Winter 2008 - #5. Winning the Argument.

Author:Reviewed by Kevin J. Doyle, Esq.

Vermont Bar Journal


Winter 2008 - #5.

Winning the Argument

The Vermont Bar Journal #176, Volume 34, No. 4 WINTER 2008


Winning the Argument

A Pithy Collection of Insights on Effective Advocacy Reviewed by Kevin J. Doyle, Esq.In offering their own contribution to the art of judicial persuasion, Bryan Garner and Justice Antonin Scalia profess to have modest ambitions. They aim to collect the best advice down through the centuries, along with a few of their own suggestions, on how to advocate effectively in the American judicial system.(fn1) As the authors acknowledge (p. xix), it would be difficult to contribute something "fundamentally new" to the field of advocacy. Perhaps it is true that much of what has been written on the topic amounts to variations on a few themes. But given the stature of Garner and Scalia, one anticipates that their book will be more than simply another guide to better lawyering. And this book does not disappoint. There is much to ponder and potentially incorporate into one's own practice of law.

The volume is a pithy collection of 114 points on the improvement of written and oral advocacy skills. Although many of the themes in the book will seem vaguely familiar, either from law school days or courtroom experience, somehow they resonate more convincingly when explained by the unofficial dean of American legal writing and a United States Supreme Court justice, himself no slouch in the writing department. The end result is a compilation of time-tested tips concise in presentation and informal in tone. It alternates as a reminder of principles learned and forgotten, and as a fresh introduction to concepts never encountered, or at least not fully appreciated. While the book is an informative read from beginning to end, it is likely to serve a more useful purpose as a desk reference to be consulted as necessary.

The book is divided into four parts:

(1) general principles of argumentation; (2) legal reasoning; (3) briefing; and (4) oral argument. Interspersed throughout are relevant inset quotations from legal luminaries who have written on the topic before. A sampling of a few of the topics discussed provides a sense of the book: * Point 11: Ostentatiously yield indefensible arguments. In doing so, an advocate conveys reasonableness to the court and inspires confidence in the merits of the remaining arguments. * Point 14: Even if the court's rules do not require it, always state the issue before reciting the facts of the case. Citing the Roman orator and lawyer, Cicero, the authors explain that it is human nature to discern the question to be answered before hearing the narrative of the dispute. * Point 29: Cultivate a lifelong interest in crafting precise and grammatically correct English. Given that language is the tool of the lawyer's trade, it must be used effectively in advocacy. Reminiscent of a bygone time when the law was part of a broader humanistic culture, the authors recommend that lawyers increase their intake of "good prose" as a means of improving their own writing. Somewhat tonguein-cheek, the authors suggest that lawyers model their legal writing not on judicial opinions, but on "a good article in The Atlantic, addressing a generalist audience" (p. 62).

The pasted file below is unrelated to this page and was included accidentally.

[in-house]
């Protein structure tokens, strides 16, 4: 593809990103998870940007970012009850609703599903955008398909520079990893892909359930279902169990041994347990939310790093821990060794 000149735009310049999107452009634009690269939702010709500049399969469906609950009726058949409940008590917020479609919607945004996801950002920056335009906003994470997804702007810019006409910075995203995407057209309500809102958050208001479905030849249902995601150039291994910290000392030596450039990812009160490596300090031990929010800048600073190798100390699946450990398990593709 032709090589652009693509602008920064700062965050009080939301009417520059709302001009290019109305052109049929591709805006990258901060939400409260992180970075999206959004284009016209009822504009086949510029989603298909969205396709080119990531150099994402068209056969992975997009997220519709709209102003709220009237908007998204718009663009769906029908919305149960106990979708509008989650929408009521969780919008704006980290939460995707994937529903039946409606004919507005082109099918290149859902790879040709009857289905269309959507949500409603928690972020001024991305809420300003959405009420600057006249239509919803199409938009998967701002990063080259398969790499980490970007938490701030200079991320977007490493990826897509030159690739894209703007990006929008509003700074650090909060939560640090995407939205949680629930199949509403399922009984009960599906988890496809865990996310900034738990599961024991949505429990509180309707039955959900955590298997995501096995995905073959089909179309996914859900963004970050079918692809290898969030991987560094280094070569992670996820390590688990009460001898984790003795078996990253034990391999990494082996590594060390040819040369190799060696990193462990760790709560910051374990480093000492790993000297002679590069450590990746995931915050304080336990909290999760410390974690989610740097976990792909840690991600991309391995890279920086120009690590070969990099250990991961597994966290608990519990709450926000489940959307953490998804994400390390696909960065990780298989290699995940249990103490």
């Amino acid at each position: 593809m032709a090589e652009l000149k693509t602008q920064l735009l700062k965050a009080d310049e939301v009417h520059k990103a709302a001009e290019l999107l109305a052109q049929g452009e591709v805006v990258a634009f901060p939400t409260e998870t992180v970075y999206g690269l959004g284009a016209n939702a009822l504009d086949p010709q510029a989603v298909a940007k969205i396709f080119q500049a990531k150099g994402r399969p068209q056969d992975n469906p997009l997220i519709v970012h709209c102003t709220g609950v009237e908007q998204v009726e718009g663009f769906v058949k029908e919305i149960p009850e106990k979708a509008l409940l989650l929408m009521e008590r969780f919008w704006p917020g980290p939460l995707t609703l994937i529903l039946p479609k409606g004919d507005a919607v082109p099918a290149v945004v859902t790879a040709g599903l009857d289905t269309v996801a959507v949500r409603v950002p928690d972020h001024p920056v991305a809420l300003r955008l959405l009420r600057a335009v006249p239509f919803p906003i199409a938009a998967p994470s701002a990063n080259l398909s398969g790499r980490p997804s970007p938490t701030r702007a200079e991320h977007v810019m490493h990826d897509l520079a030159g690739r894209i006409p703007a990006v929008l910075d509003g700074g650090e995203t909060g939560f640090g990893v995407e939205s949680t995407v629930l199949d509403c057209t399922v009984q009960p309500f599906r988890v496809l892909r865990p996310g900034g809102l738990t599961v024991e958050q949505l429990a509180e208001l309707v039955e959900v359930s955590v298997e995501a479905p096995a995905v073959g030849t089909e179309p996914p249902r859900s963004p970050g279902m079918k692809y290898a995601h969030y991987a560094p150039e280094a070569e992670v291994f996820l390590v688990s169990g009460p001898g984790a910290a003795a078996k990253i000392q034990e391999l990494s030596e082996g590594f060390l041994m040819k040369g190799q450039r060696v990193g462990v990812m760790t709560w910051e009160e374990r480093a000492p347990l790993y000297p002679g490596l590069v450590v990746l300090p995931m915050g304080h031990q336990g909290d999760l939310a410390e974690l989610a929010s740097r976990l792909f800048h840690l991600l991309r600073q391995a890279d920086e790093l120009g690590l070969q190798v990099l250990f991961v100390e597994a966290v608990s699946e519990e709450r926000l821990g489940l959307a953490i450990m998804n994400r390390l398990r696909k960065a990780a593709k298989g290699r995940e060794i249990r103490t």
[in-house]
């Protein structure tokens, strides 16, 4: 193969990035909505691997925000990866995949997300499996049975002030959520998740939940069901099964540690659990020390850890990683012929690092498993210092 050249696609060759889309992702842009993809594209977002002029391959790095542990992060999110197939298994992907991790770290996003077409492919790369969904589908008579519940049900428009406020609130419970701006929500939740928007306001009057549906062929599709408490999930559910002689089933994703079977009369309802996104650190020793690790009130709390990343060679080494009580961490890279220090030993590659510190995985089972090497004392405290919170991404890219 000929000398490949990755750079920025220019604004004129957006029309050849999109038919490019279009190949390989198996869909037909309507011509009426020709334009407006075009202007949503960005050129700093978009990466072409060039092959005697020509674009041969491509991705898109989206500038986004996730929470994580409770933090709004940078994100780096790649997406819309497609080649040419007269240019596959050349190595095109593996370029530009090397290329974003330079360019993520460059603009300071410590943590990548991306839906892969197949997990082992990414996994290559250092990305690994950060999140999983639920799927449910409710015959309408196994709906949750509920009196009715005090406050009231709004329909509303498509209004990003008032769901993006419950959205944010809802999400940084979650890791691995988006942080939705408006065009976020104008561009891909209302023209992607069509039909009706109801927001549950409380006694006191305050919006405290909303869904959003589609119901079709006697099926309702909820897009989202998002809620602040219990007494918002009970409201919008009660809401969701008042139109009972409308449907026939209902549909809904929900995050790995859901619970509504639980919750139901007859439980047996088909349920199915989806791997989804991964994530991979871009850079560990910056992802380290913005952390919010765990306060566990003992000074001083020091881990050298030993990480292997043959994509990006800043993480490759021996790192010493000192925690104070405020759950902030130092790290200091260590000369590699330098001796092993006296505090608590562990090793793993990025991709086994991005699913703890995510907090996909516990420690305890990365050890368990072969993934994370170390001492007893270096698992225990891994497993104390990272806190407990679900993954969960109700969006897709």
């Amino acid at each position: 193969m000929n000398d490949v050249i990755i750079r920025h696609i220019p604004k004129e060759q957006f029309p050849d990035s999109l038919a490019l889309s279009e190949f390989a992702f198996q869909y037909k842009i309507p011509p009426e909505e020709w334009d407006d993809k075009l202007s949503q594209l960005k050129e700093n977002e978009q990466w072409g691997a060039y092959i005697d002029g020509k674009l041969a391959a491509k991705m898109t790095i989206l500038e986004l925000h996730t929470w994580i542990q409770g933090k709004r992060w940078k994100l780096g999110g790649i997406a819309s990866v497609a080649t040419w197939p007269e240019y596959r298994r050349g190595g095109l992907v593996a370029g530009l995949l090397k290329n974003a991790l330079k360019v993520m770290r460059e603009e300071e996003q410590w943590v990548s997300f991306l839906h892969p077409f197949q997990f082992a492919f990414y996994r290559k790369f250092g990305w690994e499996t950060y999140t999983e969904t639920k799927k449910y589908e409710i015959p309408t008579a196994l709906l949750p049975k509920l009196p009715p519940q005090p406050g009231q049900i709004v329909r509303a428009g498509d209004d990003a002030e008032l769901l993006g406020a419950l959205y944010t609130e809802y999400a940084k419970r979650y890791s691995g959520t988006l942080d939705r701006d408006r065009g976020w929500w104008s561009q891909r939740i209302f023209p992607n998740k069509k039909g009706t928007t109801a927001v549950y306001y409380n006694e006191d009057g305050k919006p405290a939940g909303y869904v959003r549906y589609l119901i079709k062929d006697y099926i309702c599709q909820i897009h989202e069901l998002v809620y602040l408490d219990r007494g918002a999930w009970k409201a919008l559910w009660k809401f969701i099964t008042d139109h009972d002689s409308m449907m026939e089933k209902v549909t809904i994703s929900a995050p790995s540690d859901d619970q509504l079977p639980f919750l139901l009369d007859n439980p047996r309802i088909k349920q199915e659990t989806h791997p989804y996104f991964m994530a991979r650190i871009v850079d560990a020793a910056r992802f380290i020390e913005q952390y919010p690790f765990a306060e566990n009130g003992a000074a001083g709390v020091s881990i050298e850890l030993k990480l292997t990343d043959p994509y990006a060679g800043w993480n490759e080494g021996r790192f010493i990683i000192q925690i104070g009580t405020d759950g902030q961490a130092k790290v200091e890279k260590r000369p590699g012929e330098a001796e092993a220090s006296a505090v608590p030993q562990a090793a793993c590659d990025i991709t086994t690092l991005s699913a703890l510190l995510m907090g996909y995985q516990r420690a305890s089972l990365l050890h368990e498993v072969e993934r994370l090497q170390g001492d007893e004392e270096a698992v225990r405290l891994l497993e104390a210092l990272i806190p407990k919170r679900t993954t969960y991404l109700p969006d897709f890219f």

On the mechanics of the briefing process, Scalia and Garner range from the more conventional-Point 40: use captioned section headings; Point 48: cite authorities accurately; Point 35: repeatedly revise written work product)-to the less obvious-Point 36: be as brief as possible because "judges often associate the brevity of the brief with the quality of the lawyer"(fn2); Points 49-50: cite legal authorities sparingly and quote them even less; Point 54: the aesthetics of a brief is important; a brief that is drafted "in an ugly typeface, with crowded lines, will not invite careful perusal."

The final section on oral argument is an excellent primer on effective courtroom advocacy. The authors begin by cautioning lawyers that oral argument is not a mere formality having little bearing on the outcome of the case. If nothing else, "the quality of oral argument can convey to the court that the brief already submitted is the product of a highly capable and trustworthy attorney, intimately familiar with the facts and the law of the case" (p. 140). Scalia and Garner then offer several guidelines to achieve that critical relationship with the court, of which the following is only an introduction:

* Point 56: Practice a conversational delivery, effectively resulting in the court and counsel reasoning together through the legal issue. * Point 57: Avoid undermining your credibility as an informed advocate by mispronouncing English words or legal terms. * Point 62: Be flawless in your command of the record on appeal, including the procedural history. * Point 66: At least in the appellate context, be able to show that the rule of law proposed will produce fair results not only in the present case, but also in future cases. * Points 78 and 87: Commit to memory the opening and closing parts of your presentation. * Point 91: Know the precise titles of the judicial officers before whom you will be appearing. * Point 101: Recognize the function of oral argument and therefore welcome questions from the court. The ability to field unexpected questions, formulate appropriate answers, and integrate the answers into your theory of the case...

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